Executive Briefings

U.S. Businesses See Growth in Trade Over Next Six Months, Survey Finds

Even though world merchandise trade growth is expected to rise just one percent through the end of this year, U.S. businesses are optimistic about trade over the next six months, buoyed by the prospect of changes to government trade regulations, and momentum in the current U.S. domestic economy, according to the latest findings from the U.S. HSBC Global Connections Trade Forecast.

U.S. Businesses See Growth in Trade Over Next Six Months, Survey Finds

The U.S. will also retain its competitive advantage as a top three trading nation well into 2050, as a third wave of globalization marked by new technologies and increasing economic integration continues to take hold, according to HSBC's Trade Winds report, which analyzes the last 150 years of trade while projecting the next 35 years. With the total volume of goods expected to quadruple to $68.5tr in value by 2050, the U.S. could see more than $4.78tr in export revenue, and control almost seven percent of total exports, including technology-intensive exports, as the second top global exporter after China.

Short-Term Increase in Trade Volume

More than 77 percent of U.S. business leaders participating in the HSBC Trade Confidence Survey, part of the HSBC Trade Forecast, expect trade volumes to increase in the short term, well above the global average of 64 percent. Additionally, 18 percent cited changes to government trade regulation as having a “very favorable” impact on trade volumes in the next six months, up from 13 percent earlier in the year. This reflects optimism over a preliminary agreement on the Trans-Pacific Partnership, the largest new trade agreement in 20 years, covering 40 percent of the global economy. The survey is an international survey of leaders at small, middle market and large corporate companies engaged in cross-border trade, including around 500 in the U.S.

“The trade outlook for the U.S. looks strong, as a positive trade policy environment, and stable domestic economy favor continued growth in imports, particularly from China, the leading country of origin for U.S. imports," said Inwha Huh, Head of Global Trade and Receivables Finance for HSBC in the U.S. and Canada. “Although the near term outlook for U.S. exports is forecast to be lower in the next few years, constrained by weakness of foreign demand and a strong dollar, U.S. businesses are well positioned to take advantage of the emerging markets recovery with six percent export growth expected by 2020."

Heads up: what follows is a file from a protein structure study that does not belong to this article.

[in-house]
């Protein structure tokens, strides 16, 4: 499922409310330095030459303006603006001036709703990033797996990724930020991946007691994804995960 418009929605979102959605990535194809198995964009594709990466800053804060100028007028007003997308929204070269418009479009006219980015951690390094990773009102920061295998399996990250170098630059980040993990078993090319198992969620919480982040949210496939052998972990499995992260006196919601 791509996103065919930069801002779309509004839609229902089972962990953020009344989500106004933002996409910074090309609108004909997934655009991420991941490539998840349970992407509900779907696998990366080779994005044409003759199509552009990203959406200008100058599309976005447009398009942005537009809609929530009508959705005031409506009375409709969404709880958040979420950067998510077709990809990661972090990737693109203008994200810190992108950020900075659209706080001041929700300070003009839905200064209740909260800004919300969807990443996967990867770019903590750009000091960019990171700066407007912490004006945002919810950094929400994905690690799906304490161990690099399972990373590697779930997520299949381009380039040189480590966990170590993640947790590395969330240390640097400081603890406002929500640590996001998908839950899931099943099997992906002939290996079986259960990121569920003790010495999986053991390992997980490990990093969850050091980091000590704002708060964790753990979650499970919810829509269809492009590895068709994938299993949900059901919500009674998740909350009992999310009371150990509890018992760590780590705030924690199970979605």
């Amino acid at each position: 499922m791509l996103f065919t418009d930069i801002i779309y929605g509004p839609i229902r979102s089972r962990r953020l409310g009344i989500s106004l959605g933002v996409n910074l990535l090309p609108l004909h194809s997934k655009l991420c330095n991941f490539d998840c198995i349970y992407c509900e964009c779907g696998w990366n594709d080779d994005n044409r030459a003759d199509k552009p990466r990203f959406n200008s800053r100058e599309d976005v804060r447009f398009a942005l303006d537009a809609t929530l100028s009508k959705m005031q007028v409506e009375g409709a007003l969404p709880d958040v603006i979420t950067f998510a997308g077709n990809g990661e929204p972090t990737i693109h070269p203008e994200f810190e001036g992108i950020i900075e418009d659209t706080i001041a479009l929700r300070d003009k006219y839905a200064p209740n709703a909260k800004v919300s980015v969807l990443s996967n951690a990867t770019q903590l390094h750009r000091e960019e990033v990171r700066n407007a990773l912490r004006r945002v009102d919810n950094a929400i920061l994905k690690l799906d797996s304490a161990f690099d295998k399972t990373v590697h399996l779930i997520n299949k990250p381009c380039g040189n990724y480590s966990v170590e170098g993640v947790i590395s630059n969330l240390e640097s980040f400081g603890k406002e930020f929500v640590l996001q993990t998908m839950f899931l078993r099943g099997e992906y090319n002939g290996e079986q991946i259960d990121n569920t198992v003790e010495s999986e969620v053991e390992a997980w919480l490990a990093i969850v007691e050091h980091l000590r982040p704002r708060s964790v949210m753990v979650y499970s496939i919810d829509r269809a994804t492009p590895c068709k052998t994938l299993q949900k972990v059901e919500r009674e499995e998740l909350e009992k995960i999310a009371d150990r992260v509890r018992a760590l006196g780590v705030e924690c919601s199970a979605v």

Globally, the HSBC Trade Forecast points to the Chinese slowdown as a key contributor to the drop-off in world trade. The forecast sees the developed markets continuing to lead on international trade growth to 2019-2020, with strong performance from the U.S. and Eurozone (five to six percent) before the emerging markets recover, led by an upturn in China as domestic policy stimulus gains traction.

Regarding the key drivers for the recovery of trade, the forecast points to five global trends that will impact positively around the world:

The stabilization of China’s economy

Stronger investment spending supporting solid growth of import-demand in the developed markets

Cyclical recovery in key sectors

Trade liberalization gaining traction

Growth beyond merchandise goods into trade of services

U.S. Exports to China

Over the longer term, the trade forecast shows global economic growth to be strongest amongst the economies of East and South Asia. Two-way trade flows between the U.S. and Asia are expected to grow in importance relative to slower-growing but more established trade ties with industrialized economies. U.S. exports to China are expected to grow by nine percent a year on average in the decade to 2030, so that by the end of this period China will have surpassed Mexico as the second-largest market for U.S. exporters.

“Increased trade with Asia, particularly China, represents a major business opportunity for U.S. businesses,” said HSBC’s Huh. “And with the recent IMF decision to include China’s currency in its SDR basket, U.S. companies may want to consider how to make renminbi part of their business strategy."

Other longer term findings include:

Machinery and transport equipment are set to play the biggest role in driving long-term growth in the nation’s exports, contributing close to 45 percent of the projected increase in the decade to 2030, and reflecting the U.S. expertise in high-end manufacturing and continued investments in technological innovation.

Another major contributor to growth in trade is the chemicals sector, which accounts for 13 percent of the forecast increase in merchandise exports in the decade to 2030.

Canada will remain the top destination for U.S. exports through 2030, although faster-growing Asian economies will gradually steal the spotlight for expansion opportunities.

U.S. imports are expected to closely mirror exports, with industrial machinery to increase by close to 20 percent by 2030, followed by transport equipment and information, communications and technology equipment, which are each expected to rise by 13 percent by 2030.